Greatest Lyricists Booklet - Morrissey, The Guardian 2008

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you must not tamper with arrangements
A series of booklet give-aways to readers of The Guardian and The Observer, featured the work of eight great lyricists of our time, along with some commentary. In total, 8 were produced from June 2008. Besides Morrissey, subjects included Bob Dylan and Chuck D.

The publishing occasion occupied a Morrissey-Solo thread at the time - https://www.morrissey-solo.com/thre...in-greatest-lyricists-booklet-giveaway.88005/

I don't think it's been uploaded though? Here is the cover, for starters

2008 Guardian Great Lyricists booklet Moz 1.jpg
 
A series of booklet give-aways to readers of The Guardian and The Observer, featured the work of eight great lyricists of our time, along with some commentary. In total, 8 were produced from June 2008. Besides Morrissey, subjects included Bob Dylan and Chuck D.

The publishing occasion occupied a Morrissey-Solo thread at the time - https://www.morrissey-solo.com/thre...in-greatest-lyricists-booklet-giveaway.88005/

I don't think it's been uploaded though? Here is the cover, for starters
No doubt The Guardian will be updating this for 2024 to include Bonfire and Notre Dame.
:lbf:
 
I got this at home. A Moz-solo moderator of the time sent me a copy, free of charge. Lovely guy!

Such different times in many respects.
 
Never seen this! Thanks so much for sharing.

Also, Tim Lott's novel White City Blue (out of print, somehow?) from 2000 is absolutely amazing.
 
Remember buying this at the time. Nice little book, for what was only a couple quid for the newspaper at the time. It's still on my shelf with my Morrissey/Smiths books.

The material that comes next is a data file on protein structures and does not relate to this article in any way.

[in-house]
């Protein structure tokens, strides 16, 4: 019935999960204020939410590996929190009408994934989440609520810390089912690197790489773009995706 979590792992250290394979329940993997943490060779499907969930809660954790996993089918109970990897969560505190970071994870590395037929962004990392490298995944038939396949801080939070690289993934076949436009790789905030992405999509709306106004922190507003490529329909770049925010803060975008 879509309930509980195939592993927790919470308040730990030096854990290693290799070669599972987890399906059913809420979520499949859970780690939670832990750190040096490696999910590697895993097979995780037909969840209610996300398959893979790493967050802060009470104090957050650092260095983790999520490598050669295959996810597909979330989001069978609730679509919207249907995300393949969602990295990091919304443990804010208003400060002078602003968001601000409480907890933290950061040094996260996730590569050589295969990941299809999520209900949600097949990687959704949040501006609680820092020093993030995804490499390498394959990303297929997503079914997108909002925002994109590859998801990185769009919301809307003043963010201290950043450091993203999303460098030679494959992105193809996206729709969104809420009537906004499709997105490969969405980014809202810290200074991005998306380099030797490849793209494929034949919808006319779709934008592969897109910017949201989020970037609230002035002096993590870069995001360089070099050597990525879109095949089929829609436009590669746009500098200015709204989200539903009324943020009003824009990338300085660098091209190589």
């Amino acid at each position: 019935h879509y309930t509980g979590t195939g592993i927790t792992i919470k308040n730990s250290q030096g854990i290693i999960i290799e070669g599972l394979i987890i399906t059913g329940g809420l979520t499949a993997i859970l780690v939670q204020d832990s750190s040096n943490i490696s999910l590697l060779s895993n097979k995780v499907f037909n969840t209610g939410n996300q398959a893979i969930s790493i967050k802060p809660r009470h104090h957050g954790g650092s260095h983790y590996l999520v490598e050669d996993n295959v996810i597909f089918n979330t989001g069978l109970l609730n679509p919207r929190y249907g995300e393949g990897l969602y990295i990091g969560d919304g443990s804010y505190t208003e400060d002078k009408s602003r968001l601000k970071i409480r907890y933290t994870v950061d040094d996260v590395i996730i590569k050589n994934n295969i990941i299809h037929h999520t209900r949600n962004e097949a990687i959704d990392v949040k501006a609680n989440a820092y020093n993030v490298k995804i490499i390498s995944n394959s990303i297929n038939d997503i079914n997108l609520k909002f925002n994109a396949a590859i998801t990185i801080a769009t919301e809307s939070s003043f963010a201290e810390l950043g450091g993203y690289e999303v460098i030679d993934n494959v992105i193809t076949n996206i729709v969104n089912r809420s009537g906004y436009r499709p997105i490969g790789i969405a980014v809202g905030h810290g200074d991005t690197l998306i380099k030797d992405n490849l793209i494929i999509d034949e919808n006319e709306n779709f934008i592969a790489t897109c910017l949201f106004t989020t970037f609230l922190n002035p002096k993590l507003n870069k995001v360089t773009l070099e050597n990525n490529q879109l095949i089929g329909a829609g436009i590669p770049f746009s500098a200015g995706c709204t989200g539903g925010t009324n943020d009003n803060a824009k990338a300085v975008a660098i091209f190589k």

Lyrics selected on following pages. Note last line of TQED.

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2008 Guardian Great Lyricists booklet Moz 7 001.jpg
 

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What’s the story behind that final line of TQID?
 
What’s the story behind that final line of TQID?
As you can see, it was the last line as printed on page 13, rather than at the end of the song; a line mostly omitted otherwise, and usually not sung.

(All their lies about make-up and long hair, are still there)

Uncle Skinny senses the line's importance:
I think of more importance to the song's message is the other 'hidden' lyric of "All those lies about make-up and long hair - they're still there", which is the true meaning of the song - the ditching of gay effeminacy, but wrapped up in a secondary, more prominent narrative.
- https://www.morrissey-solo.com/threads/i-dont-bless-them-qid-intro-meaning.147971/#post-1987381383

And a detail I spotted a few weeks ago, that I then thought was actually in the booklet, resulting in me spending quite a while trying to retrace it, because it's mentioned nowhere but in this note, online anyway:

Assuming they were supplied by the proper music publishers with Morrissey's approval, the printed version in the booklet confirms the suggestion in Simon Goddard's book that the line disguised in echo and not printed on the original album lyrics is indeed "(All their lies about make-up and long hair, are still there)".

So now we know for definite!


I cannot visualise what words 'disguised in echo' look like, if anything. Does anyone have an image?

That's as far as I got, but Uncle Skinny's thoughts in particular add a whole other dimension to the song's interpretation.
 
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That's all the lyrics, with a remaining select review I'll add shortly.

Tim Lott said the best thing about Morrissey is that he legitimises complaint. That's a big deal really. Most complaints lead to trouble and pain :tiphat:
 
Thanks for these. I found the interview interesting especially. I've been wondering why I didn't find any reference to his great hero Germaine Greer in his autobiography, but perhaps he thought he'd said enough about her already. I'm reading a biography of Greer at present, trying to understand what he sees in her.
 
I thought I'd be able to find that interview by Nicholas de Jongh somewhere else online but The Guardian has it archived out of sight, and my search elsewhere yielded nothing. I agree that it's a very engaging account of their chat!

I feel he may have come to appreciate Greer more in the past decade or so. Enjoy the book :)
 
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